gunzip can currently decompress files created by	gzip,  zip,  compress,
       compress	 -H  or	pack.  The detection of	the input format is automatic.
       When using the first two	formats, gunzip	checks a 32 bit	CRC. For pack,
       gunzip checks the uncompressed length. The standard compress format was
       not designed to allow consistency checks. However gunzip	 is  sometimes
       able  to	detect a bad .Z	file. If you get an error when uncompressing a
       .Z file,	do not assume that the .Z file is correct simply  because  the
       standard	 uncompress  does  not complain. This generally	means that the
       standard	uncompress does	not check its  input,  and  happily  generates
       garbage	output.	  The  SCO compress -H format (lzh compression method)
       does not	include	a CRC but also allows some consistency checks.

       Files created by	zip can	be uncompressed	by gzip	only if	 they  have  a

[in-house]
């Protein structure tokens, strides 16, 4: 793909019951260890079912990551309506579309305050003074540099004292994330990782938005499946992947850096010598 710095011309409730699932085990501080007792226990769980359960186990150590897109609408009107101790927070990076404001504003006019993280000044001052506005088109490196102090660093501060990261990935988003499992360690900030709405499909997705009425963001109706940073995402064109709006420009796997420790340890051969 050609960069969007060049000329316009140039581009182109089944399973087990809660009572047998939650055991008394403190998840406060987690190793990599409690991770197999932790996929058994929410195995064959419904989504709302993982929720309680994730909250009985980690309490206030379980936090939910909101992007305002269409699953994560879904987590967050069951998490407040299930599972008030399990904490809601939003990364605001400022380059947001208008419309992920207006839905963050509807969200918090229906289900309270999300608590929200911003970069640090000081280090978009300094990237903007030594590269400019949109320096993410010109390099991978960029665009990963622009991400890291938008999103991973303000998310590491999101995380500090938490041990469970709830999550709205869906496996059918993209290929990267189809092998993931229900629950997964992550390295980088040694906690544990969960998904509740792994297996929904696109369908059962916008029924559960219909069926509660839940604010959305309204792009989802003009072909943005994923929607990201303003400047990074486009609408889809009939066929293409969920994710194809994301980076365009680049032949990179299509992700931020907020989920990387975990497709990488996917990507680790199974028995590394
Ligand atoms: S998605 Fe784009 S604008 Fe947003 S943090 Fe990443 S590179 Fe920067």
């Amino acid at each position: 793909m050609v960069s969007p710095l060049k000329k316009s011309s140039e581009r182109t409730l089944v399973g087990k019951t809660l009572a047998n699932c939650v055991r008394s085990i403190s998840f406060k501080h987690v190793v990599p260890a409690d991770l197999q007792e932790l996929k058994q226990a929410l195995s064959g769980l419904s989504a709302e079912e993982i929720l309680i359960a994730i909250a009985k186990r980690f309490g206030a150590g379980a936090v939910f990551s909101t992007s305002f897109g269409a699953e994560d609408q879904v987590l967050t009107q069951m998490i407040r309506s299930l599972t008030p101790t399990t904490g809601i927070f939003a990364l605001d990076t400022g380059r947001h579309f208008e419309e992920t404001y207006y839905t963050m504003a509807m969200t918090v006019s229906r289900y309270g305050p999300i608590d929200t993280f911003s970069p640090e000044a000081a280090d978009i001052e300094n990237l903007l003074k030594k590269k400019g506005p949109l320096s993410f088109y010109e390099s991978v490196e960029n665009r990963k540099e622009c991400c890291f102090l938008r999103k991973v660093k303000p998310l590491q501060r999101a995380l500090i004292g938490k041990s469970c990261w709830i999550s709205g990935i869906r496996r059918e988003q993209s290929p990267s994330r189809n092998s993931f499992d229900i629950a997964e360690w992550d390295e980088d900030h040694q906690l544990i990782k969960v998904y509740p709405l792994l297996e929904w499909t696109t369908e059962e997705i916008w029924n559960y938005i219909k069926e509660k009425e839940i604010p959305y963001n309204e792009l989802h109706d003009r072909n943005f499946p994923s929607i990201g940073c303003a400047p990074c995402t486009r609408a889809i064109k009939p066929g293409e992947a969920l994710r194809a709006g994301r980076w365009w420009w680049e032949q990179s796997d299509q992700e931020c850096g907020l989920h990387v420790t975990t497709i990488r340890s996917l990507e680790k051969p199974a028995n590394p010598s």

single  member  compressed with the 'deflation' method. This feature is
       only intended to	help conversion	of files to the	tar.gz format.
       To extract zip files with several members, use unzip instead of gunzip.

       zcat  is	 identical  to	gunzip	-c.  (On some systems, zcat may	be in-
       stalled as gzcat	to preserve the	original link to compress.)  zcat  un-
       compresses  either  a list of files on the command line or its standard
       input and writes	the uncompressed data on standard output.   zcat  will
       uncompress files	that have the correct magic number whether they	have a
       .gz suffix or not.

       Gzip uses the Lempel-Ziv	algorithm used in zip and PKZIP.   The	amount
       of  compression	obtained depends on the	size of	the input and the dis-
       tribution of common substrings.	Typically, text	such as	source code or
       English	is  reduced  by	 60-70%.  Compression is generally much	better
       than that achieved by LZW (as used in  compress),  Huffman  coding  (as
       used in pack), or adaptive Huffman coding (compact).

       Compression  is	always	performed,  even  if  the  compressed  file is
       slightly	larger than the	original. The worst case expansion  is	a  few
       bytes for the gzip file header, plus 5 bytes every 32K block, or	an ex-
       pansion ratio of	0.015% for large files.	Note that the actual number of
       used disk blocks	almost never increases.	 gzip preserves	the mode, own-
       ership and timestamps of	files when compressing or decompressing.